New Zealand's pride for its team reflects generations of history and tradition, going back to 1903, writes Jamie Tarabay of The New York Times.
The small blue plastic chair was never meant to fit Luke Jacobson's 6-foot-3, 107kg frame. Yet the 22-year-old loose forward perched alongside his tablemates, a group of 6-year-olds, in a classroom at Hinuera School here, building with Legos.
Elsewhere in the room, the considerable hulks of his fellow All Blacks Sam Cane and Atu Moli were hard to miss, bent over crayons and papers in a sea of tiny black jerseys donned for the special visit.
It was the day after the All Blacks team for the Rugby World Cup had been announced, and in a tradition begun years ago, the players fanned out across the country to meet with supporters, taking endless selfies, as they prepared to carry with them to Japan the hopes and expectations of this nation of 4.8 million people.
New Zealand's famed All Blacks are the most successful rugby team of all time, with a win rate of nearly 80 per cent. They held the No. 1 world ranking for almost a decade, losing it briefly for a few weeks in August before reclaiming it for a week, then dropping to No. 2 again. They won the last two World Cups, and the players wear the expectation of a third championship the way they wear the expectation that they will win every time they walk onto the field. And they nearly always do.
That indomitability? It dates from 1903, when the team played its first test match.
"As a nation, we were colonised, and it was a way for us in our isolation to show the world that we could be successful, we could beat the mother country, England," coach Steve Hansen said.
"If you go back far enough," he said, "this team was the first to give New Zealanders the confidence that, hey, we can compete against the big wide world, and that's why I think there's a connection with every New Zealander and the team."
Generations of New Zealanders have someone in their family who has played rugby. Jacobson, labelled a "bolter" for rising so rapidly in the ranks, counts rugby players among his brothers, his father and his grandfathers. He earned an invitation to the World Cup with only one test match to his name but will not play because of postconcussion symptoms.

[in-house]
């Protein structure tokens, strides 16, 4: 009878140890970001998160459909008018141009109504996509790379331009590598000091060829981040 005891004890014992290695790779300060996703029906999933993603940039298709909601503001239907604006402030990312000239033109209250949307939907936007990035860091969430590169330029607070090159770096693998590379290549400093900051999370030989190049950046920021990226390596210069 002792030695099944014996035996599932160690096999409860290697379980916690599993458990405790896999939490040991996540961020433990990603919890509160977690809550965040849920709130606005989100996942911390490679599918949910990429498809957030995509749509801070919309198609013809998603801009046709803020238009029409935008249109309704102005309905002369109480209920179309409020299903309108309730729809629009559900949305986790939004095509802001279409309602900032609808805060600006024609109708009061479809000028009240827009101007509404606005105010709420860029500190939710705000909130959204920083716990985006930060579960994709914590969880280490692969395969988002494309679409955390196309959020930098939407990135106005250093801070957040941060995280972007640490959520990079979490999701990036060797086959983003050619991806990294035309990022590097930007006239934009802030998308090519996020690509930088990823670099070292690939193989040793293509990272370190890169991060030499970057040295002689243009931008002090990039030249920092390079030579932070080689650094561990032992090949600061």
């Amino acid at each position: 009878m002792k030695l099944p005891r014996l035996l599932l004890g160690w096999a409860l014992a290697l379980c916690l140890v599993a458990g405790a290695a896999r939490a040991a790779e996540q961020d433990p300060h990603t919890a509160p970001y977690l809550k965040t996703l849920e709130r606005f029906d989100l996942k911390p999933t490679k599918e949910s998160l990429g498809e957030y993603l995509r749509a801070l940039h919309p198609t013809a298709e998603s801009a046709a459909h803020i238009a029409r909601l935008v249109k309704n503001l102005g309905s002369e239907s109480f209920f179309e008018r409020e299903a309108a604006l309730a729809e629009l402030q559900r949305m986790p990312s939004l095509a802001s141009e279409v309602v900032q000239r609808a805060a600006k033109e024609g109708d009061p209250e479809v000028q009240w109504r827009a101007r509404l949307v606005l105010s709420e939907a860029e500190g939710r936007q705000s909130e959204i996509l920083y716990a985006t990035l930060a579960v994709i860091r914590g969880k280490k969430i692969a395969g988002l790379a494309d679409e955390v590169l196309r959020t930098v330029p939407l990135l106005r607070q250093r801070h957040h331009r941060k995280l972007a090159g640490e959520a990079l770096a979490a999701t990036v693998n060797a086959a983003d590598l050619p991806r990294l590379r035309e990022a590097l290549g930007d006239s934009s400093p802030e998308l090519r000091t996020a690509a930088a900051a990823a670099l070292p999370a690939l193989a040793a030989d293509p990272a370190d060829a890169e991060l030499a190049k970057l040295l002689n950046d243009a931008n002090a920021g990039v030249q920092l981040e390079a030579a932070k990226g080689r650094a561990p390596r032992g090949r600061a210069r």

"It's tradition for a Kiwi boy," he said. "Most of the guys in New Zealand have played rugby in their lives."
Jeff Wilson, who played for the All Blacks in the 1990s, compared New Zealand's affinity for the game to that of Brazil with soccer, or the United States with basketball.
"There's an inherent skill set with rugby which is part of our upbringing and the way we're encouraged to play," Wilson said. Players start young, learning from parents, and weekends are spent at rugby matches with families cheering from the sidelines.
Going into the tournament, the team knows there are targets on the back of each of those black jerseys. But Hansen insisted that it was just part of being an All Black.
"Not only are we expected to win test matches every time we play, but by big margins, and we believe that pressure will be something that will give us an advantage," he said. "It'll be interesting to see who can cope with it and who can't, because the tournament demands that they do."
He would not talk about which countries he considers the greatest challengers to the team. New Zealand's history and its people, he said, require the All Blacks to be better than all of them.
That expectation was present even in that first-grade classroom in the elementary school. Cooper Williams, 6, plays wing for his rugby team. Clad in black, he will cheer on the All Blacks in Japan.
Why? "Because they're very good," he said.
Written by: Jamie Tarabay
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